NEW YORK - As the world's economies head toward globalization and the fixed-income markets become more volatile, it is becoming impossible to remain competitive by doing what one is expected. To provide a clue as to how to effectively manage these volatile times, Credit Suisse First Boston offered ways for investors to see beyond the obvious in a roadshow conference last week.

"We're living through very interesting times, for better or for worse," said David Montano, head of mortgage-backed securities strategy.

David Goldman, global credit strategist, said that the difference in the market as it existed two years ago and the one that exists today is "like night and day." The Russian default crisis in 1998 is seen as the major shift in the market. He said that if you try to do the obvious, you would not be competitive in a global market.

Members of CSFB's securitized assets research team provided an array of ideas to manage risk and made some predictions for the market going forward.

Ginnie Mae Prepayment Risk

With housing starts at 20% to 25% above their historic 10-year average, the "benign prepayment problem" that greatly varied according to geographic region has become "boring," according to John Vibert, MBS prepayment strategist.

He noted that seasoned Ginnie Mae prepayment speeds are generally faster than conventionals, with 1996 and 1998 production seasoning very quickly. Ginnie Mae 1999 and 2000 production "should manifest a more traditional profile associated with first-time homebuyers and high LTVs," Vibert said.

Because there is no sign of a housing recession, he predicts that Ginnie Mae prepayment speeds are likely to remain "conventional-like" long-term as mortgage insurance fund payments elevate relocation or refinance incentives.

Also, Vibert added that because the only way to alter a Federal Housing Administration mortgage - loans that are securitized by Ginnie Mae - is to buy it out of the pool; until the FHA reworks its buy-out policy, buy-out activity will persist.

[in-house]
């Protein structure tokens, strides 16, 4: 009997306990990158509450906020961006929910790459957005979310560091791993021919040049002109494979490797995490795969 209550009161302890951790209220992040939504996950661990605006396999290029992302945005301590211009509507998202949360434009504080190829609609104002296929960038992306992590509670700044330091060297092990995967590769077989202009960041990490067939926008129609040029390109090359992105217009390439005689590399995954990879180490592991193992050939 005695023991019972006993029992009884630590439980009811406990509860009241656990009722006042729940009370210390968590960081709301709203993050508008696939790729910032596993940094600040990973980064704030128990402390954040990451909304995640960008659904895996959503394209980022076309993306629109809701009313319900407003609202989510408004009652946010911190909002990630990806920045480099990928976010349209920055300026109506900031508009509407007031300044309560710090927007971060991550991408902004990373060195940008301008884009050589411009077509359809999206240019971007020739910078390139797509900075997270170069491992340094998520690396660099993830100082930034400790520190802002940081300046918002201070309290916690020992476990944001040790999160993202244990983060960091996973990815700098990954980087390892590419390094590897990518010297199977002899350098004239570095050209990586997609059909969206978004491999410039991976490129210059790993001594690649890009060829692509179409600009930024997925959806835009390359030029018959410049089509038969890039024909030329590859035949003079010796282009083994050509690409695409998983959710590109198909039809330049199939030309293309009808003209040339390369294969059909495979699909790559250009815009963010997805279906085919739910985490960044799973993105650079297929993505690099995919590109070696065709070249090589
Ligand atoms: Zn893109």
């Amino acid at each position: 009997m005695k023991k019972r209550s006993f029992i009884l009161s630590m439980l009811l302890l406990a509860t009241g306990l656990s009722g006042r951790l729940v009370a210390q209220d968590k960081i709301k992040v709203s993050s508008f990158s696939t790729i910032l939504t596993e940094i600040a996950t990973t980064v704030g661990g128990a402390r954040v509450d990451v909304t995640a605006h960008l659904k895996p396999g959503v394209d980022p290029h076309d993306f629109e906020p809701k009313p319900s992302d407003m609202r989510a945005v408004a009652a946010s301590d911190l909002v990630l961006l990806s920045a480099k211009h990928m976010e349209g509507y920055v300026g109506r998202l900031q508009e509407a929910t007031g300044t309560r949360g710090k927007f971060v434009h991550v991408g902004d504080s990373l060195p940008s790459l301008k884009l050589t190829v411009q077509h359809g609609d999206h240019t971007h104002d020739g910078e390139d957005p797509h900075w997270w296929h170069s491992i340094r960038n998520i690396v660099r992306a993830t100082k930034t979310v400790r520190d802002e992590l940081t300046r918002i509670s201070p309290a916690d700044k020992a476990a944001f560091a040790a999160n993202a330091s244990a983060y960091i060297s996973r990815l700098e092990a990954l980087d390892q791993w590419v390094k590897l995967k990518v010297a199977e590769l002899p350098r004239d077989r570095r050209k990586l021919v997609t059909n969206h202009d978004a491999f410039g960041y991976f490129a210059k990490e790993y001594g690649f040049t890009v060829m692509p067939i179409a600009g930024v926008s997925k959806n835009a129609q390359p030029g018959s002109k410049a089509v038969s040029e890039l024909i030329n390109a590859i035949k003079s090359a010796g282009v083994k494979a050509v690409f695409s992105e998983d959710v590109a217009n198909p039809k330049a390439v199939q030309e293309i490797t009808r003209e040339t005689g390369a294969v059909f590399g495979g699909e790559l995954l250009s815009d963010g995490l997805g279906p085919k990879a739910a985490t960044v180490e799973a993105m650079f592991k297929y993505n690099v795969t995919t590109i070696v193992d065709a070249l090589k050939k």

ABS Tail Risk

Combating tail risk on asset-backed securities has become another prominent issue facing fixed-income markets. Tail risk is the losses that occur late in the life of an ABS collateral pool, usually ranging from four to five years on home equity pools, seven to eight years on manufactured housing, and 2.5 years on automobile.

Eugene Xu, strategist in subordinate ABS/MBS, says that there are two ways of looking at tail risk, and those opposing views will shape the future of tail risk.

The first method of looking at tail risk is "adverse selection," in which loans with high-borrower credit will prepay earlier as the pool seasons, leaving lower quality loans in the pool. Therefore, higher losses will be assumed in a seasoned pool.

However, in the "diminishing prospect of losses" theory, loan-to-value ratios will become lower by the time of seasoning, as home prices appreciate over time and mortgage balances are paid down. Seasoning will weed out the troubled loans, as Xu stated that 70% of loan problems are caused by origination, and 30% by servicing. "Because of the release of high-profile loans, ill-originated loans will be weeded out," he said.

Because many deals are structured to satisfy rating agency criteria, Xu said, those rating agency models may overestimate or underestimate tail risk. Therefore, he suggests "investors to be more cautious when examining a triple-B home equity or manufactured housing bonds."

Also, he said there is more value in mezzanine pieces of those assets. "Single-A is relatively attractive," said Xu.

Mortgages and Relative Value

With a decline in government bonds and "unprecedented yield-curve volatility," Montano has suggested the need to find a new benchmark for mortgage products. While CSFB has suggested the London Interbank Office Rate (Libor) or swap curve be used as the benchmark, agencies seem to be the more feasible debt benchmark for mortgages.